在這樣的一個思維下，於2013年寫下了數百字的框架，但就一直擱在一旁。直到去年聽聞上海有個小組從2015年就命名為「Trans Talk 跨兒說」，後來國內的「跨性別中心」徵詢了「跨兒說」後，正式於2018年2月更名為「跨兒中心」並提倡使用「跨兒」一詞，本身是跨兒中心理事的我，於同年6月被邀出席中國首屆跨兒驕傲節作演講嘉賓。早前有機會與跨兒說的創辦人及跨兒中心主管討論，原來無巧不成話，我們的想法基本上如出一轍，我也會與Ta們繼續討論及發展出更多屬於華人本土的跨兒論述。
The Story of Trans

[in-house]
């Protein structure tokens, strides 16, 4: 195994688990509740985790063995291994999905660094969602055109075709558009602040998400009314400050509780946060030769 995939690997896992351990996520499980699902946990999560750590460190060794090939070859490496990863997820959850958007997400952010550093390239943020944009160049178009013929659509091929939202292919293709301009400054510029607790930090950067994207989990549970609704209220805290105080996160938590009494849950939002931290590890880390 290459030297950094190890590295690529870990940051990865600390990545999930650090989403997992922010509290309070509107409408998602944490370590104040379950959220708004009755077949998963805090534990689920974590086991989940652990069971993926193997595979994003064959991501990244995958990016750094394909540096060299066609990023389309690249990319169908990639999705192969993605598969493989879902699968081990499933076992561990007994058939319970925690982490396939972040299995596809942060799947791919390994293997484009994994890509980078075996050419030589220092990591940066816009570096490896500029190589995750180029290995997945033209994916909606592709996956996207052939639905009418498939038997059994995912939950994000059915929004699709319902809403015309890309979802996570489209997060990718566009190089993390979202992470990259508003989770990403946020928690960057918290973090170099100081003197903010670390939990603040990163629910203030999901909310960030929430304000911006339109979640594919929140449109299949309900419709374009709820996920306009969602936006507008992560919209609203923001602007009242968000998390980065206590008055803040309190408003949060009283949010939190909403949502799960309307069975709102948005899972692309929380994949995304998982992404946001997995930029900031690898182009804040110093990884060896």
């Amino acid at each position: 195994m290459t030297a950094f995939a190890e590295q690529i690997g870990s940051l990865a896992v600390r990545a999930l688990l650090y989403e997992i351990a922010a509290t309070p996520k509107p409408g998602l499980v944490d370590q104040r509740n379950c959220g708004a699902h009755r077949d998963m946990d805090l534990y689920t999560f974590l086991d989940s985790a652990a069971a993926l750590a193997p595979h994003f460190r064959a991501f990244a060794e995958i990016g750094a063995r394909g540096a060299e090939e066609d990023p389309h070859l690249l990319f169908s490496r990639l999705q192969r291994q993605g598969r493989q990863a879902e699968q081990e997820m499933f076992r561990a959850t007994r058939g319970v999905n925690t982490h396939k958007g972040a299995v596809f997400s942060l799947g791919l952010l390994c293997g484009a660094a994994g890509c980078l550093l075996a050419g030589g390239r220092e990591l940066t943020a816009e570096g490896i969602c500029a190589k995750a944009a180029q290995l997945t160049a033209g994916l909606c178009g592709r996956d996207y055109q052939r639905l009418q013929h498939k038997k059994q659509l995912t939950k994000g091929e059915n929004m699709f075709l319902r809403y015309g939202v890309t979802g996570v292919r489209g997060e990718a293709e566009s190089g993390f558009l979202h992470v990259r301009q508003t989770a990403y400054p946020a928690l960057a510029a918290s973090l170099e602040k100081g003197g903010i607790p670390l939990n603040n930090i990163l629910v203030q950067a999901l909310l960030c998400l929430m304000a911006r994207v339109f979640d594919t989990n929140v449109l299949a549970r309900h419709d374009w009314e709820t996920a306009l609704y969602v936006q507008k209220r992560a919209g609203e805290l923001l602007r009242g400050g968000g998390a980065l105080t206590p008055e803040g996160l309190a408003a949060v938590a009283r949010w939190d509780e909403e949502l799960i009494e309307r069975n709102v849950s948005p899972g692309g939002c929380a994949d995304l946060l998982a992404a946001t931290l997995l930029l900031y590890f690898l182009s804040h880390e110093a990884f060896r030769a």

We are introducing the term「跨兒」for the first time in the Chinese version of this publication, which is pronounced kuà er (sounds a little bit like queer). 跨 or kua is the first character of the Chinese term for transgender and translated literally, means ‘to cross’, while 兒 or er means child or a person. Therefore, 「跨兒」is not a direct translation nor an abbreviated format of transgender. It is a newly created term that reflects the unique non-binary gender in traditional Chinese culture especially under the context of spoken Mandarin. The founder of the Transgender Resource Center in Hong Kong, Joanne Leung, first conceived this term in 2013 while she was doing advocacy work for transgenders for about a month in Mainland China. Her visit was hosted by a local LGBT+ organization called Common Language (Tongyu) to facilitate a series of sharing sessions on her life experience as a transgender. Joanne and a Chinese transman visited different cities and venues in line with the May 17th International Day Against Homophobia, Transphobia and Biphobia (IDAHOT). It was then and there that she realized the term transgender and the whole concept had been translated and adapted from the Western context as there is no other reference. While the West has had a great impact on how gender is perceived in the Chinese culture, and also paved the way for Chinese transgender people to understand and accept their identity, there are nevertheless, many differences between the two cultures. The Western concepts around transgender do not always apply to the Chinese. In fact, the gender diversities found historically in China and in the Chinese culture have yet to be articulated and discussed, and more or less suppressed by the Western discourse. That is why the Chinese need their own discourse and language around gender. Joanne then proceeded to draft a framework that would properly organize the hundreds of terms that would contribute to a Chinese discourse on gender, but the work was put aside until 2018, when she was invited as one of the guest speakers for the first Trans Pride event in China. Joanne found out about an organization in Shanghai called TransTalks (跨兒說) that was established in 2015. Not long afterwards, the Trans Center (跨性別中心 or Kuà Xìngbié Zhōngxīn) in China consulted TransTalks to change their Chinese name. They removed 跨性別 (Kuà Xìngbié or translated literally, crossing genders) and replaced the term with kuà er (跨兒) instead in their center name, and became 跨兒中心 (Kuà er Zhōngxīn). The name change also served to promote the usage of kuà er in China. In her capacity as a board member of Trans Center, Joanne then proceeded to discuss the idea of kuà er with the Trans Center and TransTalks, and realized that it was a happy accident that they shared the same views around kuà er. That is, in contrast with the translation of transgender in Chinese, kuà er conveys a broader and more inclusive identity. Furthermore, the most important factor is that it is not a label that depicts a transition between the binary genders, but a unique non-binary gender. Today, kuà er is being increasingly used in China.